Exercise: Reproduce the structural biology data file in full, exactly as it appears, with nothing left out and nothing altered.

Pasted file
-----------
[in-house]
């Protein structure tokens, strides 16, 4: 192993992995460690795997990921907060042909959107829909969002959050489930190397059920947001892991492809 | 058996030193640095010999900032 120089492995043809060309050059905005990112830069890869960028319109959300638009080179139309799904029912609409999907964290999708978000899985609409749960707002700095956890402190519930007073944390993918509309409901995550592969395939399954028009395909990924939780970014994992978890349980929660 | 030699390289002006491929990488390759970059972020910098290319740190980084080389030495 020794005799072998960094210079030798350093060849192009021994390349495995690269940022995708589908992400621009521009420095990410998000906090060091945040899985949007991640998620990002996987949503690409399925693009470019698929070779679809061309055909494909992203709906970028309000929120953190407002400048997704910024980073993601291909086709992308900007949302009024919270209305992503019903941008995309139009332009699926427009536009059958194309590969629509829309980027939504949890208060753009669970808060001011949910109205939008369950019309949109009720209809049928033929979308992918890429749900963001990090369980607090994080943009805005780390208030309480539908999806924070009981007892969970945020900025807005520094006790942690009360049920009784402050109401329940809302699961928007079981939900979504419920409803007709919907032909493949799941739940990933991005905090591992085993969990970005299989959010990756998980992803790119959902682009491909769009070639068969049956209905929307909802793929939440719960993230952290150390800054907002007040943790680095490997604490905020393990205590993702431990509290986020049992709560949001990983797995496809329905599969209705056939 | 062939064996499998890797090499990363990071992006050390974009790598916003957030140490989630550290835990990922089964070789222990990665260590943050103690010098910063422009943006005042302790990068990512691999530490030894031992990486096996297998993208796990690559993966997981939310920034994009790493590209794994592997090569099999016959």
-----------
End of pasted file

[in-house]
């Protein structure tokens, strides 16, 4: 192993992995460690795997990921907060042909959107829909969002959050489930190397059920947001892991492809 | 058996030193640095010999900032 120089492995043809060309050059905005990112830069890869960028319109959300638009080179139309799904029912609409999907964290999708978000899985609409749960707002700095956890402190519930007073944390993918509309409901995550592969395939399954028009395909990924939780970014994992978890349980929660 | 030699390289002006491929990488390759970059972020910098290319740190980084080389030495 020794005799072998960094210079030798350093060849192009021994390349495995690269940022995708589908992400621009521009420095990410998000906090060091945040899985949007991640998620990002996987949503690409399925693009470019698929070779679809061309055909494909992203709906970028309000929120953190407002400048997704910024980073993601291909086709992308900007949302009024919270209305992503019903941008995309139009332009699926427009536009059958194309590969629509829309980027939504949890208060753009669970808060001011949910109205939008369950019309949109009720209809049928033929979308992918890429749900963001990090369980607090994080943009805005780390208030309480539908999806924070009981007892969970945020900025807005520094006790942690009360049920009784402050109401329940809302699961928007079981939900979504419920409803007709919907032909493949799941739940990933991005905090591992085993969990970005299989959010990756998980992803790119959902682009491909769009070639068969049956209905929307909802793929939440719960993230952290150390800054907002007040943790680095490997604490905020393990205590993702431990509290986020049992709560949001990983797995496809329905599969209705056939 | 062939064996499998890797090499990363990071992006050390974009790598916003957030140490989630550290835990990922089964070789222990990665260590943050103690010098910063422009943006005042302790990068990512691999530490030894031992990486096996297998993208796990690559993966997981939310920034994009790493590209794994592997090569099999016959």